(NewsReady.com) – More than 106,000 people died from drug overdoses in the US in 2021. It was the first time in history that the number of OD deaths surpassed the 100,000 mark, and it was largely fueled by the opioid crisis. While the number has decreased, the battle against the opioid crisis is not over —and the White House wants to take the fight to schools.
On October 30, the White House drug policy office and Department of Education reportedly sent a letter to every state education agency, local, state, and national education associations, and intergovernmental groups about the importance of keeping naloxone on hand. According to the letter, the surge of fentanyl (an extremely deadly synthetic opioid) has impacted children disproportionately.
The letter explains that overdose deaths among kids doubled from 2019 to 2020, even though the rates of young people using drugs haven’t changed much. It went on to say the reason for that is teens are using their electronic devices to order drugs like prescription opioids from drug dealers but receive fentanyl instead, and just one pill is killing them.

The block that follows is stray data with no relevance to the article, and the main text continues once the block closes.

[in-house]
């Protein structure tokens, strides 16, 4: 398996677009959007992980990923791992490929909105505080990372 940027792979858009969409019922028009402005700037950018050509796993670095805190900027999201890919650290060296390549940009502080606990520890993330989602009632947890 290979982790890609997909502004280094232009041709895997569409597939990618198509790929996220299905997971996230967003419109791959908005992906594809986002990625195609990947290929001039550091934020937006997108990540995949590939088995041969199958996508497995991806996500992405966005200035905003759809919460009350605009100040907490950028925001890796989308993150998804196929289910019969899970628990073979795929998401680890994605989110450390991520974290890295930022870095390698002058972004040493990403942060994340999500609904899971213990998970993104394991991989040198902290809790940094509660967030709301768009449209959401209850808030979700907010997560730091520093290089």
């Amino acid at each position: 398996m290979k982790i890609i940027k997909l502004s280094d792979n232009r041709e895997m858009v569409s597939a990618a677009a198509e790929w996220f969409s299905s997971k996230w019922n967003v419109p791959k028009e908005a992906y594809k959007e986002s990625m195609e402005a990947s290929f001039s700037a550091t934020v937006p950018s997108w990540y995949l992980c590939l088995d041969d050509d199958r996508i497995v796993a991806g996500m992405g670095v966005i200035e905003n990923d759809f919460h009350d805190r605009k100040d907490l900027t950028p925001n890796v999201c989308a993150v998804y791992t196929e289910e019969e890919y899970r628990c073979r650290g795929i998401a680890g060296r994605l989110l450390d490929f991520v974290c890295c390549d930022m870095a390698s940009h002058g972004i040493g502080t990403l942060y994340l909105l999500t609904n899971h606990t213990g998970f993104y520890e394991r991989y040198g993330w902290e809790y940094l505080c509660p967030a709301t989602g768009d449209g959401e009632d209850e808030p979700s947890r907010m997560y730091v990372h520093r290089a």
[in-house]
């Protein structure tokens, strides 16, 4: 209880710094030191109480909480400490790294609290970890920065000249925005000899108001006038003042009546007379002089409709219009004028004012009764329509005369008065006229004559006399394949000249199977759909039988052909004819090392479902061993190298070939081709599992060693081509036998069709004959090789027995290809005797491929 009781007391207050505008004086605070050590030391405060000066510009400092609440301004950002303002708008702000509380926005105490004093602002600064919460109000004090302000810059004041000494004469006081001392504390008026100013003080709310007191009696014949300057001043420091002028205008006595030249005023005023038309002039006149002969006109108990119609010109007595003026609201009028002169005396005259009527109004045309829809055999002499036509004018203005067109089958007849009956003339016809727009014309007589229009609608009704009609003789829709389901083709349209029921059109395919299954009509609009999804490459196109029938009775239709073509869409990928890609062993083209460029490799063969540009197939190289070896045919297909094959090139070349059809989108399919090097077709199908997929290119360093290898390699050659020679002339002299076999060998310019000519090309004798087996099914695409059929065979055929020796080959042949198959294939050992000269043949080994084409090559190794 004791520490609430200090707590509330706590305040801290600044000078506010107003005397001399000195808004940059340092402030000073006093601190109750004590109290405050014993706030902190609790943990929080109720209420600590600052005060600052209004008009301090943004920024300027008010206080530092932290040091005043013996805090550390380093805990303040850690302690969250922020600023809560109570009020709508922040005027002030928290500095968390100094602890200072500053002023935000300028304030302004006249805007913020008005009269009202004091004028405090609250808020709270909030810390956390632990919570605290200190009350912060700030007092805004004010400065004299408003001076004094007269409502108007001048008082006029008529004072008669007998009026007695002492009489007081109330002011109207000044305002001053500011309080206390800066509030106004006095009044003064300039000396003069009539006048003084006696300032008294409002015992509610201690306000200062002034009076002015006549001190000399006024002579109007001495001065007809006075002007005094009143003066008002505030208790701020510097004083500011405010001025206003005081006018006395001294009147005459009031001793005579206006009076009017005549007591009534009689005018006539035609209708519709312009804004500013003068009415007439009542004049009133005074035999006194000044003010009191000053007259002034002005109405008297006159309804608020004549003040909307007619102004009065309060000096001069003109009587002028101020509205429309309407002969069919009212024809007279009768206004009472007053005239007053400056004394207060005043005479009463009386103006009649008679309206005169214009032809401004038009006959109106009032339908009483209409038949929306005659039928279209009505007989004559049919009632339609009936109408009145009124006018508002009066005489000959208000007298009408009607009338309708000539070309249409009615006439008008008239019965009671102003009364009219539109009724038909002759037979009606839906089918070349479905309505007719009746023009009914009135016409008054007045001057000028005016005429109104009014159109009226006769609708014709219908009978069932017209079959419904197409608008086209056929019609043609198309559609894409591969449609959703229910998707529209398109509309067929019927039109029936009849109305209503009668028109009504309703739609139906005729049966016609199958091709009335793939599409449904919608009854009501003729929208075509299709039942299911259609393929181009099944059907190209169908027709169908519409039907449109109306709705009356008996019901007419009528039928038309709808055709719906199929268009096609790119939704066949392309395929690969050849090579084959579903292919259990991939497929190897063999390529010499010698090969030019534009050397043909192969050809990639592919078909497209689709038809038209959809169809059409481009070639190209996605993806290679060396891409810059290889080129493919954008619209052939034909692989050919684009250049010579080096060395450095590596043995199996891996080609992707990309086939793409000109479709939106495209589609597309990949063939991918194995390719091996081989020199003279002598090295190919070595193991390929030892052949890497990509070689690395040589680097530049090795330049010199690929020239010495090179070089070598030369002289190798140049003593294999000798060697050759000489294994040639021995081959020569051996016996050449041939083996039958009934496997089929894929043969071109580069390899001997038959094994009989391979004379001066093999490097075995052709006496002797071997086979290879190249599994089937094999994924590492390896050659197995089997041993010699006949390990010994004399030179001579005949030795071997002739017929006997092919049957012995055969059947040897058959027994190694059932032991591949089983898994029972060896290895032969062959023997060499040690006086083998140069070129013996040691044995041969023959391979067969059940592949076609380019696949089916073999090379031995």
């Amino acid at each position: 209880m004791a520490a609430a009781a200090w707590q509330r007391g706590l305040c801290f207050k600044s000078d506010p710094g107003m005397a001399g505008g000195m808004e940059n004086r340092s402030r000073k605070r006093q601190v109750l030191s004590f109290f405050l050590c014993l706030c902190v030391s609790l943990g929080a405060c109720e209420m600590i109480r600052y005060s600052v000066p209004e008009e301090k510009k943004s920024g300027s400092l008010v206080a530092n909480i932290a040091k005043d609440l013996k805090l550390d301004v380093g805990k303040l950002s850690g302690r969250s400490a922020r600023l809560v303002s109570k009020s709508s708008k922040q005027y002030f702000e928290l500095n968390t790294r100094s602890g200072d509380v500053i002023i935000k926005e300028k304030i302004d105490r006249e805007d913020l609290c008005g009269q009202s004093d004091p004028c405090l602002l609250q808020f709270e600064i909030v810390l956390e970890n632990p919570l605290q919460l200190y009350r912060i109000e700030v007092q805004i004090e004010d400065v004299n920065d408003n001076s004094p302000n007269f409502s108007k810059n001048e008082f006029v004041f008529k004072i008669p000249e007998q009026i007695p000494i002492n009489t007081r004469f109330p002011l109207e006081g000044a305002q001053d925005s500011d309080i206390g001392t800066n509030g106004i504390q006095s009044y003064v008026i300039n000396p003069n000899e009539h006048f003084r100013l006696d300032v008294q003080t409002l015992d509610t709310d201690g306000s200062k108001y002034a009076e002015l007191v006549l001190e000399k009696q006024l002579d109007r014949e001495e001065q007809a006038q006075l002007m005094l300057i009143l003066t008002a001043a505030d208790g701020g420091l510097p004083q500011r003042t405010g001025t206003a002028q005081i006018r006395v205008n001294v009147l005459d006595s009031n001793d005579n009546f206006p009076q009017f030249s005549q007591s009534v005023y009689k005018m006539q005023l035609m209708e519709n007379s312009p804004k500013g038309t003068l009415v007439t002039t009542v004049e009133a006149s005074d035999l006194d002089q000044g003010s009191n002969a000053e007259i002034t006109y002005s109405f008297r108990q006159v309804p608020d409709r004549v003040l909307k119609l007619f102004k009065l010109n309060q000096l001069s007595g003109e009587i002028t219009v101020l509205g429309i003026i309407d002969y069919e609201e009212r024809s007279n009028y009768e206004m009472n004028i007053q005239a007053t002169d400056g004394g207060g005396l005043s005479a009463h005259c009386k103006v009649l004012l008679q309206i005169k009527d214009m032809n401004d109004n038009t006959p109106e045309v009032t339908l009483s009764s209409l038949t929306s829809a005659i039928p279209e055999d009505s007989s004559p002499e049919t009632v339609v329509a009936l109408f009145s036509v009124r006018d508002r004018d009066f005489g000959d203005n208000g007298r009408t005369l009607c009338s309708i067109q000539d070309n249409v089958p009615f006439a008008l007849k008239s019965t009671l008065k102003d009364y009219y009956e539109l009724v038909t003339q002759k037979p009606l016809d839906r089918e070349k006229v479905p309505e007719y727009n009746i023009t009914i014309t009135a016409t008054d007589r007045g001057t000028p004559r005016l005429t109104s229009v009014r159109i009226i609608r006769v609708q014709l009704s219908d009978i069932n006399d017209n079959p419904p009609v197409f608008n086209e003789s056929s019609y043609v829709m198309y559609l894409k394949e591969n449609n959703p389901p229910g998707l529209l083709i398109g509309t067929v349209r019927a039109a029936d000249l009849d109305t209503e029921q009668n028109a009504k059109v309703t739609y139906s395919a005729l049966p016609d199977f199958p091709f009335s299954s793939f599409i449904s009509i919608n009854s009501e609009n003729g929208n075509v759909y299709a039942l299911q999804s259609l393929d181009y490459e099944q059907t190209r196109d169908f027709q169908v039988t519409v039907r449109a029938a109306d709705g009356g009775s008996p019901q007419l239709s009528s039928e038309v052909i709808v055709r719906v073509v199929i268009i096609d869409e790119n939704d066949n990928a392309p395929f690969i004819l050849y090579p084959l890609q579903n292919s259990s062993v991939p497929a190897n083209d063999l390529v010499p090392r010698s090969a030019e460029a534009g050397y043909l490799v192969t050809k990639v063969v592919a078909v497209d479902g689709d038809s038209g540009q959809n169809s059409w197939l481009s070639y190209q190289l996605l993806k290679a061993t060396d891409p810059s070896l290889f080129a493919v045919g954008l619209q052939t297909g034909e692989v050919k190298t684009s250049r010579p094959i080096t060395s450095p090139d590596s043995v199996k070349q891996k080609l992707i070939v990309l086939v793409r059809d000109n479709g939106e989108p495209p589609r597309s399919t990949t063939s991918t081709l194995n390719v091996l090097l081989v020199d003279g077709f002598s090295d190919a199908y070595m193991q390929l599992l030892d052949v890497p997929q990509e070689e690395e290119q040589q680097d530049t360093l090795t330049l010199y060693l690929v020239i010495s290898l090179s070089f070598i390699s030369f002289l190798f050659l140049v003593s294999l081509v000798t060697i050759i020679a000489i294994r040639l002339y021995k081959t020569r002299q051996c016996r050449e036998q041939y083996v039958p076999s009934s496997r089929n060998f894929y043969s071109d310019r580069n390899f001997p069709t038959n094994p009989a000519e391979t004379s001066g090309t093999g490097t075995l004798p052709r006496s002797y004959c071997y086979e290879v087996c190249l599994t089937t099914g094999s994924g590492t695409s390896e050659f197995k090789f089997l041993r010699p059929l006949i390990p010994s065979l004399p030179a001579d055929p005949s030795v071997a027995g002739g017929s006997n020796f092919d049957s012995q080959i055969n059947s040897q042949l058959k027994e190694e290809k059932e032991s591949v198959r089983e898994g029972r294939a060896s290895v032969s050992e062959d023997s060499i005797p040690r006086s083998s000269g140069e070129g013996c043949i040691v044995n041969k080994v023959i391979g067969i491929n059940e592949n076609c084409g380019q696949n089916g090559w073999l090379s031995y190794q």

Data showed that two-thirds of teens who overdosed did so in the presence of someone else, but “naloxone was often not administered.” That’s why the administration wants every school to have medication on hand to reverse overdoses if they happen at school. In fact, the lifesaving drug was only given to teens in about 30% of the cases.
Rahul Gupta, the director of the Office of National Drug Control Policy, and Education Secretary Miguel Cardona said that schools have become the “frontlines of this epidemic, but [the] teachers and students can be equipped with tools to save lives.”
Nearly a dozen districts around the country, including the Los Angeles Unified School District, have already started carrying naloxone at schools. That’s an increase over the five schools the year prior.
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